"South African Christians--which train will your generation stop?" asked Jim Wallis throughout this week in Johannesburg.
Jim Wallis, President and editor-in-chief of Sojourners, visited South Africa recently. In Johannesburg, I attended three events where he spoke out boldly against gender inequality and its devastating consequences. At Rhema Bible Church, he addressed four thousand young adults at a Wednesday night meeting. Later that week at the University of Johannesburg, he challenged a group of three hundred students to ask hard questions about gender inequality. Finally, back at Rhema Church on Sunday, he preached to approximately eleven thousand people about doing away with patriarchy--the abusive system that perpetuates the systemic abuse, marginalization, and exploitation of women and girls.This system is the root cause of violence against women, rape, and human trafficking around the world.
Jim began by telling us a story of Sing-Sing, a maximum security prison in New York. He received a letter from inmates there who had read one of his books, requesting that he come to speak to them. There, he met with eighty men for four hours in the bellows of the prison, who told him that everyone in that prison had come from four neighborhoods in New York. It seemed to the inmates that they had all got onto this "train" at around the age of nine--a train of crime, poor education, broken homes, drugs, gangs, and violence--with Sing-Sing Prison as its final destination. Then, one of the men added, "But now I have met Jesus and I have been changed. When I leave this place, I am going back to my neighborhood to stop that train."
"Which train are you going to stop?" was Jim's call to the new generation.
South Africa is a miracle in itself and it was here that Jim Wallis developed his own theology of hope. The previous generation stopped the train of apartheid. But, the mission is not accomplished. Another train rides on--the train of gender inequality. It is time now, for new miracles. Jim spoke of the epidemic of gender violence in this country: rape, sexual exploitation, and the abuse of women--physical, emotional and economic--as well as the appalling crime of human trafficking. He made reference to a horrifying new school game reportedly played in Cape Town, called "Rape-Rape," where young girls run from boys and hide to the count of ten. Then, the boys chase after them. Once the girls are caught, the boys simulate raping them for ten to twenty seconds, after which the girls are out of the game. This appalling game illustrates the reality of the train of patriarchy, gender inequality, and the abuse of women in South Africa.
Jim called on church leaders, urging them to deal with gender inequality in their communities. He argued, "Women are not supposed to be under the oppression of patriarchy in your churches."
South African churches have a long road to travel on the subject of gender equality. The gender inequality created by a patriarchal system is at the root of gender violence in South African society. He pointed out that men-only structures are no longer acceptable. Women must be included in the leadership of the church and other emerging Christian movements in order to stop the train that continues to threaten true equality. He confronted us with another question, "You are facing big challenges in your country; why would you exclude half the population?"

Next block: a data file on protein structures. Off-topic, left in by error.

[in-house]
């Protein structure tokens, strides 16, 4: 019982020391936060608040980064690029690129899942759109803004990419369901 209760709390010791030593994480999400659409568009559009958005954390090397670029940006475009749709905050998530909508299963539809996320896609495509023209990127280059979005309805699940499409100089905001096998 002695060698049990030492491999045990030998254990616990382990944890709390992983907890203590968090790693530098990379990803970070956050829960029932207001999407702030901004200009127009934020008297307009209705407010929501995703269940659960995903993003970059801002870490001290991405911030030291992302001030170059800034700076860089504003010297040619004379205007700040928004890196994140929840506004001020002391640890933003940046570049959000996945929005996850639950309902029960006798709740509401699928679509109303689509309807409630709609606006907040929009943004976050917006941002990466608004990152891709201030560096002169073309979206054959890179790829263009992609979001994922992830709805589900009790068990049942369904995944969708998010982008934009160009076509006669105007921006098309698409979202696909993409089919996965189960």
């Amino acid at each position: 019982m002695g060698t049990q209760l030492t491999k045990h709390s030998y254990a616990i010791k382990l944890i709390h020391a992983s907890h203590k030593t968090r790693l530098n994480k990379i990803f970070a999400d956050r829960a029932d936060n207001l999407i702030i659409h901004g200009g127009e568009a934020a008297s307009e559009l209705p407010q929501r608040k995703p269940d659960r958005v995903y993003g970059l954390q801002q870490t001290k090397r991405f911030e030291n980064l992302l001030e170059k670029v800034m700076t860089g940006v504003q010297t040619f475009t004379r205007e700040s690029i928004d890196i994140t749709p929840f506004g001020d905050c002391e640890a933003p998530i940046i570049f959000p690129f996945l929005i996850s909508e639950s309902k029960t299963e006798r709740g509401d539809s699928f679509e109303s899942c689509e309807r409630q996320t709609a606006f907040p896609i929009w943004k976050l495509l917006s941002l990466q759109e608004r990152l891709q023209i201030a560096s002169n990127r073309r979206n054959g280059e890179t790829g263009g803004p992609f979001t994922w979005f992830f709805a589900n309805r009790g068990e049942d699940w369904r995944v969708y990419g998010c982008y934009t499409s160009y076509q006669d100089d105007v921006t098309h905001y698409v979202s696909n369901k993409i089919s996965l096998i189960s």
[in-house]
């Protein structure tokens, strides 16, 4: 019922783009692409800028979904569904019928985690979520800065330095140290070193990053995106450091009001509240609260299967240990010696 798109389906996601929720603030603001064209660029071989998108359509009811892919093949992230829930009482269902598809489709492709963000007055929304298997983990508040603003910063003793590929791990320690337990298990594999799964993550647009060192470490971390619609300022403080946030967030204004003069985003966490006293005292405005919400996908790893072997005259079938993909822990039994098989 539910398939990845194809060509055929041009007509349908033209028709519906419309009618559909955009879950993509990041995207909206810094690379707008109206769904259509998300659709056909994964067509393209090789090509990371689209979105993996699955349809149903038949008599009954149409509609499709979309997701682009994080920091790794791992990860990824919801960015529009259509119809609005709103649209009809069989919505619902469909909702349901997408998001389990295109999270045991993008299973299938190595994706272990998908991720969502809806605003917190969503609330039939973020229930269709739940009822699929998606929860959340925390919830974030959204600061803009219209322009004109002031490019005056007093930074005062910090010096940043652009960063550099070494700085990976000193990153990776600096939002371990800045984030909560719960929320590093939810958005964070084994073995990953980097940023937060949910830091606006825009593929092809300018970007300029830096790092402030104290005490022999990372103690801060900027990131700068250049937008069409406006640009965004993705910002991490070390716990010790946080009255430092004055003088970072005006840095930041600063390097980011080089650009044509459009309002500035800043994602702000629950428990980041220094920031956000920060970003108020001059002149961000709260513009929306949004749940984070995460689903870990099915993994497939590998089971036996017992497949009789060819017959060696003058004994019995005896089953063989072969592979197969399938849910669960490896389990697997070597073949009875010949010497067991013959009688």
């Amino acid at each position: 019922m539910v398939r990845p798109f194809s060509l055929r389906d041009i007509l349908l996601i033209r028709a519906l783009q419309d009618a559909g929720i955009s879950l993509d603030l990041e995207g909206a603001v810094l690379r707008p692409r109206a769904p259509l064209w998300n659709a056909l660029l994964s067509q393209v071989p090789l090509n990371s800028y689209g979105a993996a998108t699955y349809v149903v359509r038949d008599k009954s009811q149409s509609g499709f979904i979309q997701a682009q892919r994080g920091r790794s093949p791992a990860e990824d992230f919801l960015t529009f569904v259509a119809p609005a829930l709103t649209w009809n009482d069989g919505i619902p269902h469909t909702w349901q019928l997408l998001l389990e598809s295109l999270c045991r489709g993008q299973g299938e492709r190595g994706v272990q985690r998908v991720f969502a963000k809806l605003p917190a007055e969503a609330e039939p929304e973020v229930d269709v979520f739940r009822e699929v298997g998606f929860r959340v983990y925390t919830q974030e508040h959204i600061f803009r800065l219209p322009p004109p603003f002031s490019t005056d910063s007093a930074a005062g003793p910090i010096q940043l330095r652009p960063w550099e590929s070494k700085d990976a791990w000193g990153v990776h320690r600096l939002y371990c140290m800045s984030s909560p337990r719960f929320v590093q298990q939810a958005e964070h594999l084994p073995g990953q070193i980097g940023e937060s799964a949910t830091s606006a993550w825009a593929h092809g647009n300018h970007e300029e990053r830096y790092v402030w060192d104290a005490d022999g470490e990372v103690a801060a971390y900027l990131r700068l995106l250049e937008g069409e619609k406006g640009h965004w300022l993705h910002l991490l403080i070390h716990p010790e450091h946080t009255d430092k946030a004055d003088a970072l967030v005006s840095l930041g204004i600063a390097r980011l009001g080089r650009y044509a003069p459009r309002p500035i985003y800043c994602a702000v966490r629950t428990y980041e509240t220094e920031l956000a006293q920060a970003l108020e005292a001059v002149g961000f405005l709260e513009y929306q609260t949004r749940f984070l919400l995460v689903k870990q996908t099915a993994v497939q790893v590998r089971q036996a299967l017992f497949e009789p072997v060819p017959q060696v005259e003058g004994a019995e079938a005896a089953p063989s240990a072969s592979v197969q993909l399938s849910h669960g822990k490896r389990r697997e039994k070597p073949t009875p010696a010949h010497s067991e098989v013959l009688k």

Jim Wallis was encouraged by female students from the University of Johannesburg and Wits University when they freely engaged with him on issues of gender equality at the events. He witnessed an opening up of dialogue on issues of gender inequality. Yet, young people in South Africa remain torn between their cultural obligations and the new freedom found in the word of God. They spoke of criticism by family and friends when they try to step out of stereotypical roles. "Our Christian brothers don't want to marry us if we are successful," commented one female student. Young men also referred to the criticism they are consistently subjected to when they do not fit into gender roles. Still, most attendees recognized that the devaluation of women was damaging to all people and both women and men alike. We were encouraged to break the silence in our churches, our families, and our communities--to offer support to women being abused and to challenge male dominance. When we begin to do these things, change will come.
Jim added that, "Our God is personal, but never private, and he wants us to join his plan."
"There is no impossible," he reminded us, "if you have faith as small as a mustard seed; you can change the world. You can stop the train of gender violence."
Reading from Hebrews 11:1, Jim explained that hope is believing, despite the evidence, and then seeing the evidence change. This change must come soon. For South Africa at this time, Jim argued, there is "the fierce urgency of the now."
He concluded the talk with a question:
"South African Christians, which train will your generation stop?"
I am determined to be part of stopping this train of gender inequality in my country. Change will come, step by step, via the weekly Bible studies held at my church, the resources and support provided by organizations like CBE, and as a result of the education and academic resources now available to change people's minds and hearts. This train will be stopped.